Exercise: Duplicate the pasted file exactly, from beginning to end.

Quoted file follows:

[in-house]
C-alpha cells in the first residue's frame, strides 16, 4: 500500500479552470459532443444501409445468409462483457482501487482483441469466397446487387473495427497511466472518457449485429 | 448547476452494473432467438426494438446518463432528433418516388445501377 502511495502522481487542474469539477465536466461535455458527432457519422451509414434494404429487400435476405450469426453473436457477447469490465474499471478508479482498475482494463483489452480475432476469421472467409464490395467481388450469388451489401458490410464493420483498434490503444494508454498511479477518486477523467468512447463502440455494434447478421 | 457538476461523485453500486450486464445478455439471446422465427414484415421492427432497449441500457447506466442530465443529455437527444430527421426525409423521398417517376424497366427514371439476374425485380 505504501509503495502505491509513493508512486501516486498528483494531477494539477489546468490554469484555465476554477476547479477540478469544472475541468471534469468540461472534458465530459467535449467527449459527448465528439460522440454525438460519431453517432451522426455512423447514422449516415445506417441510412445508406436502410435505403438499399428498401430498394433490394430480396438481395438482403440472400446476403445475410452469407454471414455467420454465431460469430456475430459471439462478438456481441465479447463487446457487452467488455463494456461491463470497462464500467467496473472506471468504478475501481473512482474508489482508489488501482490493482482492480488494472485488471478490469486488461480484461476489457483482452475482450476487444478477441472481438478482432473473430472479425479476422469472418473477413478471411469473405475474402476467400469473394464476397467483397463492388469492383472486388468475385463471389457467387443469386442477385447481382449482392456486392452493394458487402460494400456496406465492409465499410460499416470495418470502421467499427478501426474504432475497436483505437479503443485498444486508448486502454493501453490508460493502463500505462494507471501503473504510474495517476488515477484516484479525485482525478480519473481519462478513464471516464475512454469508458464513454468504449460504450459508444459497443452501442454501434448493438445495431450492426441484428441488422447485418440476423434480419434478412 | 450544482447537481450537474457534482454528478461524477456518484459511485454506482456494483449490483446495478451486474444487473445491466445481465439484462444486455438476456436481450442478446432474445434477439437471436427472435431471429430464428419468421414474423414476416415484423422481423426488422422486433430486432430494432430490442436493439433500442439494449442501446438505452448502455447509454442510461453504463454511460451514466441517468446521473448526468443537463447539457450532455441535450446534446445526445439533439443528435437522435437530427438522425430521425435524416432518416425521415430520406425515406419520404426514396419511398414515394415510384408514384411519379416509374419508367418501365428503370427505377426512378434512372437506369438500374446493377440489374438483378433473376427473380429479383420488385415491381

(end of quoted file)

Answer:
[in-house]
C-alpha cells in the first residue's frame, strides 16, 4: 500500500479552470459532443444501409445468409462483457482501487482483441469466397446487387473495427497511466472518457449485429 | 448547476452494473432467438426494438446518463432528433418516388445501377 502511495502522481487542474469539477465536466461535455458527432457519422451509414434494404429487400435476405450469426453473436457477447469490465474499471478508479482498475482494463483489452480475432476469421472467409464490395467481388450469388451489401458490410464493420483498434490503444494508454498511479477518486477523467468512447463502440455494434447478421 | 457538476461523485453500486450486464445478455439471446422465427414484415421492427432497449441500457447506466442530465443529455437527444430527421426525409423521398417517376424497366427514371439476374425485380 505504501509503495502505491509513493508512486501516486498528483494531477494539477489546468490554469484555465476554477476547479477540478469544472475541468471534469468540461472534458465530459467535449467527449459527448465528439460522440454525438460519431453517432451522426455512423447514422449516415445506417441510412445508406436502410435505403438499399428498401430498394433490394430480396438481395438482403440472400446476403445475410452469407454471414455467420454465431460469430456475430459471439462478438456481441465479447463487446457487452467488455463494456461491463470497462464500467467496473472506471468504478475501481473512482474508489482508489488501482490493482482492480488494472485488471478490469486488461480484461476489457483482452475482450476487444478477441472481438478482432473473430472479425479476422469472418473477413478471411469473405475474402476467400469473394464476397467483397463492388469492383472486388468475385463471389457467387443469386442477385447481382449482392456486392452493394458487402460494400456496406465492409465499410460499416470495418470502421467499427478501426474504432475497436483505437479503443485498444486508448486502454493501453490508460493502463500505462494507471501503473504510474495517476488515477484516484479525485482525478480519473481519462478513464471516464475512454469508458464513454468504449460504450459508444459497443452501442454501434448493438445495431450492426441484428441488422447485418440476423434480419434478412 | 450544482447537481450537474457534482454528478461524477456518484459511485454506482456494483449490483446495478451486474444487473445491466445481465439484462444486455438476456436481450442478446432474445434477439437471436427472435431471429430464428419468421414474423414476416415484423422481423426488422422486433430486432430494432430490442436493439433500442439494449442501446438505452448502455447509454442510461453504463454511460451514466441517468446521473448526468443537463447539457450532455441535450446534446445526445439533439443528435437522435437530427438522425430521425435524416432518416425521415430520406425515406419520404426514396419511398414515394415510384408514384411519379416509374419508367418501365428503370427505377426512378434512372437506369438500374446493377440489374438483378433473376427473380429479383420488385415491381